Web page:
Map Monday: Minneapolis Crash Concentration Map

Here’s a map of the city of Minneapolis taken from the recent report that put together a massive amount of city-wide crash data.

Here’s one of the maps in the study, which shows the crash density for the key “concentration” corridors where the bulk of the city’s crashes are located:

Minneapolis Crash Corridor Map

The study has a lot of data on crashes, and where they are located with detail about specific modes like bike and pedestrian crashes. It even breaks down patterns by speed limit and traffic volume.

Here are two more interesting charts and maps that are good examples of the others in the report:


Screen Shot 2019 03 25 At 1.29.33 Pm Screen Shot 2019 03 25 At 1.28.58 Pm

It turns out that speed is dangerous, and so are the County streets like Franklin Avenue. These conclusions are not really anything most people didn’t already know. Most of the worst streets are Hennepin County arterial roads, badly designed four-lane “death roads” like NE Broadway or one-way streets like 26th and 28th Streets South.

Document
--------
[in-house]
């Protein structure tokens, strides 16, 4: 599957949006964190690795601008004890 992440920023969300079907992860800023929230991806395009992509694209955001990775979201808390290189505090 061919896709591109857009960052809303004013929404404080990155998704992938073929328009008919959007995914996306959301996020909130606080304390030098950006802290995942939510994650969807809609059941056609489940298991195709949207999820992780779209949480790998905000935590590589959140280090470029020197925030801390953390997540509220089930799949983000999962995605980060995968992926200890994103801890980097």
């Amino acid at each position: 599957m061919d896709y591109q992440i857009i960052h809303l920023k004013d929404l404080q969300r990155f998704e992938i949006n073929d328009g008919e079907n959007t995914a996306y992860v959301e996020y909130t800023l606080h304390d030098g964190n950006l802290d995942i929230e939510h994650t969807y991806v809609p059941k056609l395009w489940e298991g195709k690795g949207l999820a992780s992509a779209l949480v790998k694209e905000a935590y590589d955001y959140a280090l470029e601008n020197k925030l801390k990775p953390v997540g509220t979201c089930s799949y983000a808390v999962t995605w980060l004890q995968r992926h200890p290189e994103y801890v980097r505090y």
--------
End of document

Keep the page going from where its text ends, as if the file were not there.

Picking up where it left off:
The report ends with a list of the “Six Es”, e.g. education, enforcement, engineering… And ends with the following conclusion:

This Vision Zero Crash Study documents the trends in bicycle and vehicle crashes in the City of Minneapolis. The Pedestrian Crash Study documented the trends in pedestrian crashes in the City of Minneapolis. The studies inform where and what types of crashes are occurring on city streets, and this information can be used to identify improvements to existing infrastructure such that crashes can be prevented in the future. Specific action items in response to the trends identified in this study will be created in the upcoming Vision Zero Action Plan. This Vision Zero Action Plan will be a collaborative effort that combines the data presented in this study with public and internal city feedback to create measurable and specific next steps for the City of Minneapolis to eliminate fatal and severe injury crashes.


Even if the report is not a call to arms or a big change in direction, having all this data at one’s fingertips does give some hope that Hennepin County Public Works might soon, after decades of inaction, make Minneapolis’ streets safer for people.

15 thoughts on “Map Monday: Minneapolis Crash Concentration Map

    1. Bill LindekeBill Lindeke Post author